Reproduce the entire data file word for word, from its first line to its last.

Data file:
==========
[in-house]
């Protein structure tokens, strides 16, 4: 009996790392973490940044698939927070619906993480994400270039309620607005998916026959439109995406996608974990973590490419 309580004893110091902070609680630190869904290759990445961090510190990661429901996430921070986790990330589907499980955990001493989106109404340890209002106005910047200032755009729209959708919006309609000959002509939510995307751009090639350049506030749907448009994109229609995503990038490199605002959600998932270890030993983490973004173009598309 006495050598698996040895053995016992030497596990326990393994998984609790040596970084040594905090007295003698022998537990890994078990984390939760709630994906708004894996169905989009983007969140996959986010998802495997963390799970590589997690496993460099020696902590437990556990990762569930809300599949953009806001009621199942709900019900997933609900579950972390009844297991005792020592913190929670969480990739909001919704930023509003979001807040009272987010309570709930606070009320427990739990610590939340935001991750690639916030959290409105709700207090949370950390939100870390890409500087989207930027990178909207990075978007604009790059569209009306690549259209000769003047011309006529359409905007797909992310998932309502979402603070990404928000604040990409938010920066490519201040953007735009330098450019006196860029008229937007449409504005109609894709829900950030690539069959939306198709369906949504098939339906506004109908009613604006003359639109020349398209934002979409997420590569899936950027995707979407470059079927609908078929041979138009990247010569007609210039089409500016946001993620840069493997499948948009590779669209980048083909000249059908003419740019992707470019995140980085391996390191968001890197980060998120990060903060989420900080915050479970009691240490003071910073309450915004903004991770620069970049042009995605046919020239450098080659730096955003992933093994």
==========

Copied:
[in-house]
């Protein structure tokens, strides 16, 4: 009996790392973490940044698939927070619906993480994400270039309620607005998916026959439109995406996608974990973590490419 309580004893110091902070609680630190869904290759990445961090510190990661429901996430921070986790990330589907499980955990001493989106109404340890209002106005910047200032755009729209959708919006309609000959002509939510995307751009090639350049506030749907448009994109229609995503990038490199605002959600998932270890030993983490973004173009598309 006495050598698996040895053995016992030497596990326990393994998984609790040596970084040594905090007295003698022998537990890994078990984390939760709630994906708004894996169905989009983007969140996959986010998802495997963390799970590589997690496993460099020696902590437990556990990762569930809300599949953009806001009621199942709900019900997933609900579950972390009844297991005792020592913190929670969480990739909001919704930023509003979001807040009272987010309570709930606070009320427990739990610590939340935001991750690639916030959290409105709700207090949370950390939100870390890409500087989207930027990178909207990075978007604009790059569209009306690549259209000769003047011309006529359409905007797909992310998932309502979402603070990404928000604040990409938010920066490519201040953007735009330098450019006196860029008229937007449409504005109609894709829900950030690539069959939306198709369906949504098939339906506004109908009613604006003359639109020349398209934002979409997420590569899936950027995707979407470059079927609908078929041979138009990247010569007609210039089409500016946001993620840069493997499948948009590779669209980048083909000249059908003419740019992707470019995140980085391996390191968001890197980060998120990060903060989420900080915050479970009691240490003071910073309450915004903004991770620069970049042009995605046919020239450098080659730096955003992933093994």